I once asked a distinguished artist what place he gave to labor in art. "Labor," he in effect said, "is the beginning, the middle, and the end of art." Turning then to another--"And you," I inquired, "what do you consider as the great force in art?" "Love," he replied. In their two answers I found but one truth.
If today's arts love the machine, technology and organization, if they aspire to precision and reject anything vague and dreamy, this implies an instinctive repudiation of chaos and a longing to find the form appropriate to our times.
THE NAME OF THE WIND has everything fantasy readers like, magic and mysteries and ancient evil, but it's also humorous and terrifying and completely believable. As with all the very best books in our field, it's not the fantasy trappings (wonderful as they are) that make this novel so good, but what the author has to say about true, common things, about ambition and failure, art, love, and loss.
Like art, love, and pornography, noir is hard to define, but you know it when you see it. For the purposes of the book and my longtime working understanding and definition of it, noir stories are bleak, existential, alienated, pessimistic tales about losers--people who are so morally challenged that they cannot help but bring about their own ruin.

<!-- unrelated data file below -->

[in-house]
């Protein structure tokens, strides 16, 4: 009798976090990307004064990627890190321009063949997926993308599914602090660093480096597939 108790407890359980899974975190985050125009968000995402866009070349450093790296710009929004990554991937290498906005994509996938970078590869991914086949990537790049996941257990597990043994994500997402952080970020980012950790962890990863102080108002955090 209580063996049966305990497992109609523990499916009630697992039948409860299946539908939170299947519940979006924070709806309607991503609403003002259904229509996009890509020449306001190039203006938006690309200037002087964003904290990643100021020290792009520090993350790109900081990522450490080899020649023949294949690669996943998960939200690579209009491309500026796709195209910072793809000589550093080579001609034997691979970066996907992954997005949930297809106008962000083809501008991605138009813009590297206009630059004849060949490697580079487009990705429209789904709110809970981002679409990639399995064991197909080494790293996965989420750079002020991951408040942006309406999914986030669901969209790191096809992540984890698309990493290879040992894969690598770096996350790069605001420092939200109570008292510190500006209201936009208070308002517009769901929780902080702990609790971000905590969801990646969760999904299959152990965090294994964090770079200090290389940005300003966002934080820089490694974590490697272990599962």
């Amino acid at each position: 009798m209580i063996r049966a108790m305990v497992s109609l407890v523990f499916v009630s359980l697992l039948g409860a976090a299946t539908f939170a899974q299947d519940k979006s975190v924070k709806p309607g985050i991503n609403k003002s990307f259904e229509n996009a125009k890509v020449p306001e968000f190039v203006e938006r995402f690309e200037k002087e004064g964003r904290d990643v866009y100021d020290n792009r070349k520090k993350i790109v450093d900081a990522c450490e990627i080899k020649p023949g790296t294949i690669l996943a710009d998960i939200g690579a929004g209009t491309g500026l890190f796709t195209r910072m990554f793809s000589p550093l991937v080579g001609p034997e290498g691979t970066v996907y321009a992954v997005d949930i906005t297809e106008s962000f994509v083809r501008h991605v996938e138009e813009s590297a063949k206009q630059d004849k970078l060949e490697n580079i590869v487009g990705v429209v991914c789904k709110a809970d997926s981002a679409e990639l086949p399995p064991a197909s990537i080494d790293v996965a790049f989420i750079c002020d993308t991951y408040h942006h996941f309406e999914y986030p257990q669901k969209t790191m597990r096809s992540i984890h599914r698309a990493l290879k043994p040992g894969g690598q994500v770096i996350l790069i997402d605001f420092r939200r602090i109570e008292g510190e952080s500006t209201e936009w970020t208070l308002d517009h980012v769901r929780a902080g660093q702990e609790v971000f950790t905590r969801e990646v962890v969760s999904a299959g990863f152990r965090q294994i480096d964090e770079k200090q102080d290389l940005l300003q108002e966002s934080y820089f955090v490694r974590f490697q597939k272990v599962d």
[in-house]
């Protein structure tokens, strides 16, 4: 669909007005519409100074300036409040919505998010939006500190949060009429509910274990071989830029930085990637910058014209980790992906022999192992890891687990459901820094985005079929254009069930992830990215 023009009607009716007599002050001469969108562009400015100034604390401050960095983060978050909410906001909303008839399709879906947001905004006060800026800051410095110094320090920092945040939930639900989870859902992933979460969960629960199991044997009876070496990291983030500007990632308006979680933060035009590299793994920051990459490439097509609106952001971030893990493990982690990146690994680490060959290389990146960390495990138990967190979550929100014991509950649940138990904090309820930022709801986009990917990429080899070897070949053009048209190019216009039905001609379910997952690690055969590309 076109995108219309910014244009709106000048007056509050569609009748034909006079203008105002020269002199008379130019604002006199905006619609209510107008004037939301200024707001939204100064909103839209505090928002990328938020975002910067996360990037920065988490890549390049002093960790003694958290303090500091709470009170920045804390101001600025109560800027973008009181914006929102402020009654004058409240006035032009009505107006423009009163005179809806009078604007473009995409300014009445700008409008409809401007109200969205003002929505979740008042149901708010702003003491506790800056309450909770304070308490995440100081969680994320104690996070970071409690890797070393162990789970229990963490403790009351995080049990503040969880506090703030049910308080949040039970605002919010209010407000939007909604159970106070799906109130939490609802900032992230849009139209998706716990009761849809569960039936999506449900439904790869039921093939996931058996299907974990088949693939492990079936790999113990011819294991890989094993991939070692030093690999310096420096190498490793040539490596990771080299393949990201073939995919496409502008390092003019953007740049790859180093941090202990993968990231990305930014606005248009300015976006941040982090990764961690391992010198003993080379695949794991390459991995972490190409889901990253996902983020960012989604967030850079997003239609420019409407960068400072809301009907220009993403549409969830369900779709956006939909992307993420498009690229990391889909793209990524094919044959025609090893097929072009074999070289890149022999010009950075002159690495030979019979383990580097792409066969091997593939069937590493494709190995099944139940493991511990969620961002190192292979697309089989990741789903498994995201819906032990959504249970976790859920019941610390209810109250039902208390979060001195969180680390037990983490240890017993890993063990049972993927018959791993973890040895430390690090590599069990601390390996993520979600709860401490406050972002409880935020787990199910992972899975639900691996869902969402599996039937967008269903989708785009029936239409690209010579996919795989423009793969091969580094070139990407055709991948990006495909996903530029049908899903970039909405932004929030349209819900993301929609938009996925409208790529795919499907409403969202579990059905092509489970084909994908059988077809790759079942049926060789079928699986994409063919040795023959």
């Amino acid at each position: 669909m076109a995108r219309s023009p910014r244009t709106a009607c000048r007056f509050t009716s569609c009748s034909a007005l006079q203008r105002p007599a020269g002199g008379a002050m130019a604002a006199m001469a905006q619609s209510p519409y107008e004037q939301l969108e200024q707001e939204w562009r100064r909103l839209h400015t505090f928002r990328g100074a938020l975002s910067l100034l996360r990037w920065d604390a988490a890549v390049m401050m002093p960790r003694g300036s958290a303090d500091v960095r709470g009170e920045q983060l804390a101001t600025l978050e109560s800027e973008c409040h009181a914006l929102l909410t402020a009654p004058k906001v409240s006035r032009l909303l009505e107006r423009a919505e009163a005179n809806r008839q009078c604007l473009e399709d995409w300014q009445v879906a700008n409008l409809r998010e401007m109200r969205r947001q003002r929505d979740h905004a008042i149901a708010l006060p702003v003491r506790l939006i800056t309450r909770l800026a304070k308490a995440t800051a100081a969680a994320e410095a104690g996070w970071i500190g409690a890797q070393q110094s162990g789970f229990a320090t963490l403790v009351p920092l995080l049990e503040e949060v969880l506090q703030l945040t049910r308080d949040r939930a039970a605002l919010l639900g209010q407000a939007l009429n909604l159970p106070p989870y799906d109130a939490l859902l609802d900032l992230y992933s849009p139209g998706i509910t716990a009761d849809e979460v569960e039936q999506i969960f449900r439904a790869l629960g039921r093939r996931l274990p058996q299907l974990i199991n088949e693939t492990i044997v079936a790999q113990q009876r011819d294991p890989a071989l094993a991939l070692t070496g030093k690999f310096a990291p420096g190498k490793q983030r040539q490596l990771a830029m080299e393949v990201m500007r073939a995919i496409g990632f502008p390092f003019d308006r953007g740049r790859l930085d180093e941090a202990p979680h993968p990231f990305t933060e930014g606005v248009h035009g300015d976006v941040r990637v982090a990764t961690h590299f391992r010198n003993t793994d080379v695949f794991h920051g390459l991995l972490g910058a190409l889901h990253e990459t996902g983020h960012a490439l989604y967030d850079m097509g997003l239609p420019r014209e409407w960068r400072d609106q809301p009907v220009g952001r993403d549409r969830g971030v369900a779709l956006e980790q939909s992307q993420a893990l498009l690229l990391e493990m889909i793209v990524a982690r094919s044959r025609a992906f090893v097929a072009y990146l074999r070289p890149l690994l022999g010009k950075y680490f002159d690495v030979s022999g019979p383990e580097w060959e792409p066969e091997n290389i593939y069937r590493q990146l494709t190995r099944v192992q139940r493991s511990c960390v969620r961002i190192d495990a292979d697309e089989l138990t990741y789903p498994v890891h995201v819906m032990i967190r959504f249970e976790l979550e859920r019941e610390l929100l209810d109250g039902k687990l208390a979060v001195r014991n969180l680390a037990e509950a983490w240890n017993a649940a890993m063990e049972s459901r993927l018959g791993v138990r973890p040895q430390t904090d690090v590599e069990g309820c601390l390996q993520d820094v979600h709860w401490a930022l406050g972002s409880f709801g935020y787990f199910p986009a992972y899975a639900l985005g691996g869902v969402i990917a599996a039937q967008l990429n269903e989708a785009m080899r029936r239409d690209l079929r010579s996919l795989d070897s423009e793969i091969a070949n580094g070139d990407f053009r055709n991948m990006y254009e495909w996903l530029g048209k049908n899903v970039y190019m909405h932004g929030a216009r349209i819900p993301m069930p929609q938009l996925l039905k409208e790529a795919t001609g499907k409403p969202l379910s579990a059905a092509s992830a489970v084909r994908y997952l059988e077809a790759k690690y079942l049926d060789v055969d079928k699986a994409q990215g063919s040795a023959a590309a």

Feelings aroused by the touch of someones hand, the sound of music, the smell of a flower, a beautiful sunset, a work of art, love, laughter, hope and faith - all work on both the unconscious and the conscious aspects of the self, and they have physiological consequences as well.
That is what is wrong with cold people. Not that they have ice in their souls - we all have a bit of that - but that they insist every word and deed mirror that ice. They never learn the beauty or value of gesture. The emotional necessity. For them, it is all honesty before kindness, truth before art. Love is art, not truth. It's like painting scenery.
When all my endeavor is turned toward Thee because all Thy endeavor is turned toward me; when I look unto Thee alone with all my attention, nor ever turn aside the eyes of my mind, because thou dost enfold me with Thy constant regard; when I direct my love toward Thee alone because Thou, who art Love’s self hast turned Thee toward me alone. And what, Lord, is my life, save that embrace wherein Thy delightsome sweetness doth so lovingly enfold me?